An offensive series with 9:39 left in the half epitomized the Panthers’ play up to that point — despite a lack of execution, the effort was there. Brown missed a layup at the rim, but Toney corralled the offensive rebound for a second-chance attempt. He also missed the easy shot, but Johnson was there for another putback attempt, out-leaping YSU’s defenders to finally redirect the ball back into the basket, giving Pitt a 16-9 lead.

That effort showed up in the defensive box score. With eight minutes left in the half, the Panthers had already forced seven turnovers.

The first half also served as a learning experience for Johnson. At one point, the explosive guard poked the ball away from YSU junior Devin Morgan, but missed the ensuing dunk attempt. He found himself leading the fast break again 10 minutes later, and attempted to wrap the ball around his back to avoid contact from a defender — but he lost the ball on his way up for a turnover.

Ellison, a captain on the team, smiled at his young teammate and gently motioned his hands toward the floor, as if to say “relax.”

Pitt displayed its newfound explosiveness — an element missing entirely from last year’s team — on their next four points, which came on rim-rocking dunks from Ellison and McGowens to give the Panthers a nine-point lead.

Tensions with the referees, however, threatened to kill the Panthers’ momentum. Ellison received a technical foul for hanging on the rim a second too long after his dunk, much to the frustration of the home crowd. And after three foul calls on Pitt in close proximity to each other, head coach Jeff Capel loudly let his feelings known toward the referee — and was awarded a technical foul in his Pitt debut. The Penguins drained two of the four resulting free throws, narrowing Pitt’s lead to 24-17.

Afterwards, Pitt’s players were asked if Capel’s technical foul helped to fire them up.

“Yes sir it did,” Toney said. “You see how hungry he is about the game. The fight. That’s what we said at the beginning of the game, we need to fight. So that’s what he did when he got the tech.”

From there, the Penguins would finish on a 7-3 run, giving Pitt a narrow 27-24 lead heading into the half.

After shooting just 2-8 in the first half, Johnson came out with a vengeance to begin the second. On three consecutive possessions, he found Chukwuka for an easy layup off a pick-and-roll, drew a shooting foul and made both free throws, then slashed to the hoop and made a contested floater — making him responsible for all six of Pitt’s points to start the half.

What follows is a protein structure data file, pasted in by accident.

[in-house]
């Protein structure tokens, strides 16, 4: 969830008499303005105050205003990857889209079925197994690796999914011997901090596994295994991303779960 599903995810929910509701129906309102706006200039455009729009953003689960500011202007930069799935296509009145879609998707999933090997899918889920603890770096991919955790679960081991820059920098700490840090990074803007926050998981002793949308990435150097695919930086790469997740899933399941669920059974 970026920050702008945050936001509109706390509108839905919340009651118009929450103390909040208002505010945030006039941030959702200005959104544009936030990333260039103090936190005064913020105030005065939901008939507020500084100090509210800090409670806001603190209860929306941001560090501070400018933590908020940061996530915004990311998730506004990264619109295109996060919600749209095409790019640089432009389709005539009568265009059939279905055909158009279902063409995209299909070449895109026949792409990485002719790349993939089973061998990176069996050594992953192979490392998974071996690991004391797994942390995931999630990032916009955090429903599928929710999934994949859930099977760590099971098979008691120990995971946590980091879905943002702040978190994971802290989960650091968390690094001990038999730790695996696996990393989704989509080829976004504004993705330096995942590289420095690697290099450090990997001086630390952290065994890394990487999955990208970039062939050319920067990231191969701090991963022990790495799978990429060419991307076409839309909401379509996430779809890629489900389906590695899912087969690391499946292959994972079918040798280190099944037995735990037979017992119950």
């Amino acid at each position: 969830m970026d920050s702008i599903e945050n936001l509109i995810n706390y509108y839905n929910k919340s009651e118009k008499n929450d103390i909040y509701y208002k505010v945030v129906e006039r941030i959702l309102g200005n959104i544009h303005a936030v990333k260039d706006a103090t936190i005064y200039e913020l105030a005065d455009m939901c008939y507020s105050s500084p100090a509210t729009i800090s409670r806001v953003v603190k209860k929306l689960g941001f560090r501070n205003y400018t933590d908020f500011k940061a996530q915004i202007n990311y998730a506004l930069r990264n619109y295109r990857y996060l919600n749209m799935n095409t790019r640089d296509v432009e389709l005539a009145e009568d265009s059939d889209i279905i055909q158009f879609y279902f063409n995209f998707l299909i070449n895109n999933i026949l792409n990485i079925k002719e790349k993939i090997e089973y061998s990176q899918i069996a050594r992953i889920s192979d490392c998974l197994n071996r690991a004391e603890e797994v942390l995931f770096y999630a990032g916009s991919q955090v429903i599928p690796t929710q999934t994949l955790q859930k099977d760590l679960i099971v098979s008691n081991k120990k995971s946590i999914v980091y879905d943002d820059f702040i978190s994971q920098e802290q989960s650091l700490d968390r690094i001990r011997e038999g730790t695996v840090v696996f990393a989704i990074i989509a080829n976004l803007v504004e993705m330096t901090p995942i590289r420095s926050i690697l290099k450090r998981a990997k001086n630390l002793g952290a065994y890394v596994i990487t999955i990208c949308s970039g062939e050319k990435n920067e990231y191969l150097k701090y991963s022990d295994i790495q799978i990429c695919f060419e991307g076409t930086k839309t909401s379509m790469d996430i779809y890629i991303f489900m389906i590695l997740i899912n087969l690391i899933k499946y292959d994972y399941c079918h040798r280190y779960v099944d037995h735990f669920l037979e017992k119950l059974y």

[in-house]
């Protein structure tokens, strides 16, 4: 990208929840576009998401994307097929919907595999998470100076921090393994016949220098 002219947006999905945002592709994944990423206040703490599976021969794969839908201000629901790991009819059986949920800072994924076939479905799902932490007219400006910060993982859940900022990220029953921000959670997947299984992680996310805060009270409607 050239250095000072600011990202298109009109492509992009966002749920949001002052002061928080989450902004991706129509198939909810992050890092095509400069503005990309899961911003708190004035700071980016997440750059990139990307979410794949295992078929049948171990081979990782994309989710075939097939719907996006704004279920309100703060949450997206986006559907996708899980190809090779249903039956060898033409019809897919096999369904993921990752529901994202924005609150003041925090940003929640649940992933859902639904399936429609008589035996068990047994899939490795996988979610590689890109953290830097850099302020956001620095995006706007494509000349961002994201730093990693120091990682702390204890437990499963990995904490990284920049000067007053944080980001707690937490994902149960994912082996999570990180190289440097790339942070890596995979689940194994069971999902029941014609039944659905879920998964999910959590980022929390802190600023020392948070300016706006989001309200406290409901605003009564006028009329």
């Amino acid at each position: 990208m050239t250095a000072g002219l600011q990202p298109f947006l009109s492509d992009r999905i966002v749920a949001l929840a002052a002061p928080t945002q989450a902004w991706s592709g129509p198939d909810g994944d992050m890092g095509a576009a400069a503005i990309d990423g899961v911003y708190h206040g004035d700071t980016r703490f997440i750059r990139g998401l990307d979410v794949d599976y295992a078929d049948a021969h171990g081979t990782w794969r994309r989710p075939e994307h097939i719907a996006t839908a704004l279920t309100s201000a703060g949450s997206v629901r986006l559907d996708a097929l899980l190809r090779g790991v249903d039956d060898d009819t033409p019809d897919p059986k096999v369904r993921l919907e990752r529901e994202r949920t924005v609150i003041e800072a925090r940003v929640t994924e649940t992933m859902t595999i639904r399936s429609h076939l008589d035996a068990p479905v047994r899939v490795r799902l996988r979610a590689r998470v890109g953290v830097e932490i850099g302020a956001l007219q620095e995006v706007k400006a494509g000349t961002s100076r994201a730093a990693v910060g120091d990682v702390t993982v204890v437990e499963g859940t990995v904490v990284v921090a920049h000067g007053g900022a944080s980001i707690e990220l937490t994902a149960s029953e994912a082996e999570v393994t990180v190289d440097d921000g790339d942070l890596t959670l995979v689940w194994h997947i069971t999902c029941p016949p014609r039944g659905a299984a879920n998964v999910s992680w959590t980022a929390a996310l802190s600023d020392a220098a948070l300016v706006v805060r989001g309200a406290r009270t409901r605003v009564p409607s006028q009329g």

Those buckets helped kickstart a game-changing, seven-minute long, 18-2 run for the Panthers. Pitt made six of eight field goals during that time, while the Penguins committed five turnovers and missed 10 of their 11 shots.

By the time YSU began to press, resulting in a layup for sophomore forward Michael Akuchie, Pitt had cracked open a 45-31 lead with 11 minutes left to play.

In a testament to the Panthers’ success on the fast break and in the paint, Johnson sunk the team’s first three-pointer of the game with 8:45 remaining. Pitt notched its first 20-point lead of the game four minutes later, when another and-one fast-break layup by McGowens made the score 62-42.

The Panthers coasted from there, leading by a score of 69-53 when the final buzzer sounded — thus ending the program’s 19-game losing streak dating back to last season.

“I’m excited for our guys. We have a locker room full of guys that hadn’t won a game in college in 2018, so this was their first,” Capel said. “So I was just really really happy for them, really pleased for them.”

After McGowens’ 17 points and Johnson’s 16, Ellison finished as the next leading scorer with 13 points. Johnson led the team with six assists and added five rebounds as well, while Chukwuka served as a spark plug off the bench with seven points and eight rebounds. Pitt’s smothering defense held YSU to 27 percent shooting from the field, compared to 49 percent for the Panthers.

The Panthers’ next test will come this Friday, again at home, versus VMI at 7 p.m.

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First-year guards lead Pitt past Penguins, 69-53, in opener